Despite a 31 percent rise in gas prices, the cost of owning and operating a car is about the same as it was last year, according to a AAA study.
Gas prices have been offset by reductions in the annual average cost of depreciation, insurance, licensing and registration, as well as tires and maintenance, the automobile club said.
"When you have other costs going down at least that’s some kind of comfort," said Kim Pappas-Miller, a AAA Arizona spokeswoman.
AAA estimates it costs 56.1 cents per mile or $8,410 per year to own and operate a new passenger car, compared to 56.2 cents per mile or $8,431 annually in 2004.
But others were skeptical about AAA’s numbers.
"We haven’t researched it . . . but I can tell you interest rates and the other things are not down," said Bud Belz, president of Auto Club of America.
AAA compared the costs of three vehicles over five years and 75,000 miles of driving; a subcompact Chevy Cavalier LS, a midsize Ford Taurus SEL and a full-size Mercury Grand Marquis LS.
It calculated the average cost of gasoline in 2005 at 8.5 cents per mile, or $1,285 annually, compared to 6.5 cents per mile, or $975, in 2004.
"That’s a 31 percent ($310) increase in fuel costs, but a 5 percent decrease ($440) in other ownership costs more than makes up for it," AAA said in a statement.
Vehicle depreciation, insurance, routine maintenance, and finance charges are the biggest costs associated with driving an automobile, Pappas-Miller said.
The average car will depreciate about $3,789 in 2005, compared to $3,782 in 2004, AAA reported.
While insurance rates differ greatly from state to state and driver to driver, full coverage insurance is estimated at $1,288 for 2005 — a decrease of $315 from 2004.
In 2005, routine maintenance — including the manufacturer’s recommended maintenance operations and tire costs — will cost $885 or 5.9 cents per mile, compared with $915 or 6.1 cents per mile in 2004, AAA said.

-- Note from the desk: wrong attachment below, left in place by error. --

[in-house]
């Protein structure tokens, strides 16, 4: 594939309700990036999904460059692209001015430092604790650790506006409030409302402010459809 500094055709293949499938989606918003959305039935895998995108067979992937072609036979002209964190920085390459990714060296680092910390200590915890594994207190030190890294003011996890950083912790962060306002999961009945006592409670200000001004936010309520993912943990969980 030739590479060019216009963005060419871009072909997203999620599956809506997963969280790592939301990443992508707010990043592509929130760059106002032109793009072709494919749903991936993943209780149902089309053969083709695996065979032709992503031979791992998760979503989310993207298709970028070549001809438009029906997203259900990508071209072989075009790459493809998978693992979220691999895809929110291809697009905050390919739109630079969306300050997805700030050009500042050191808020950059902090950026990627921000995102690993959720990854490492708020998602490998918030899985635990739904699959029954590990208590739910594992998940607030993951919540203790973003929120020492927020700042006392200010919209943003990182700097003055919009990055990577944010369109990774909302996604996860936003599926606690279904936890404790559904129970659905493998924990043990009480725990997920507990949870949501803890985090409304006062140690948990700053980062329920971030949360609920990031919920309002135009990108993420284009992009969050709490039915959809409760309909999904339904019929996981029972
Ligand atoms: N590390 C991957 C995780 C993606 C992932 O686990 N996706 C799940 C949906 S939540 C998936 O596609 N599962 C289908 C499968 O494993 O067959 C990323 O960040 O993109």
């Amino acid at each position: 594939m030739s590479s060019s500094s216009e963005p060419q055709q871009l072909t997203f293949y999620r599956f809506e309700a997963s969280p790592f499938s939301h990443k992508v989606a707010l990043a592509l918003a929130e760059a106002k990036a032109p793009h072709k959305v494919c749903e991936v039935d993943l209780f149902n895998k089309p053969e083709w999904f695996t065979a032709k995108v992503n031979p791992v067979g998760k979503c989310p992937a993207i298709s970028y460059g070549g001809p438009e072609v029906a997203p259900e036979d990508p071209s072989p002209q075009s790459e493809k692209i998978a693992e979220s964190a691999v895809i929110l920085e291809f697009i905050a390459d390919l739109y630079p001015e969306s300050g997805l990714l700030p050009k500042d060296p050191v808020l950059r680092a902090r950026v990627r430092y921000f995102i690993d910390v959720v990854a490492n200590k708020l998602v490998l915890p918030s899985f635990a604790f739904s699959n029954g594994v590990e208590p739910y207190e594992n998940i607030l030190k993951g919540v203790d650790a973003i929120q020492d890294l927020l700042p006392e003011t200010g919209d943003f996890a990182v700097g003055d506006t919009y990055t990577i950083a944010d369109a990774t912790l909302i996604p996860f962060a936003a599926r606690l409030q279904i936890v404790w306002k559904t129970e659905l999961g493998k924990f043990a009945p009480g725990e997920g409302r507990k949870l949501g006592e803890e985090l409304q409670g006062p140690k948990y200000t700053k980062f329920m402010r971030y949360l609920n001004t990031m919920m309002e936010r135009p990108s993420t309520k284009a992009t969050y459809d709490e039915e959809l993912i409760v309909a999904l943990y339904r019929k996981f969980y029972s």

The average finance charges for 2005 are $739 per year based on a five-year loan at 6 percent interest with a 10 percent down payment. In 2004, the average finance charge was $741 per year, AAA found.
Mesa resident Kelly Melville said higher gas prices haven’t hurt her.
"(The cost) is exactly the same," she said of driving. "It’s not any different than it was when gas was a dollar cheaper."
Cindy Bolyard, whose auto insurance rates just went up on her 1995 Mercury Cougar, said she’s seen the results of the gas price spike at her car repossession business.
Daniel Guido, vice president of the Valley’s chapter of the Automotive Service Association, says any savings on routine maintenance for new cars this year will be wiped out over time.
"The wash between the increase in gas and the lower maintenance during the first year or two is not going to pan out in years three and four," he said. "In fact, you’ll seen an increase because you know gas will go up. Commodities will go up too because when you get into years three and four, you’re going to buy rubber, tires, belts and hoses."
Jim Frederikson, executive director of Arizona Insurance Information Association, said AAA’s insurance cost estimates are too high.
According to the National Association of Insurance Commissioners, drivers are paying $880 per car annually for liability, collision and comprehensive coverage, he said.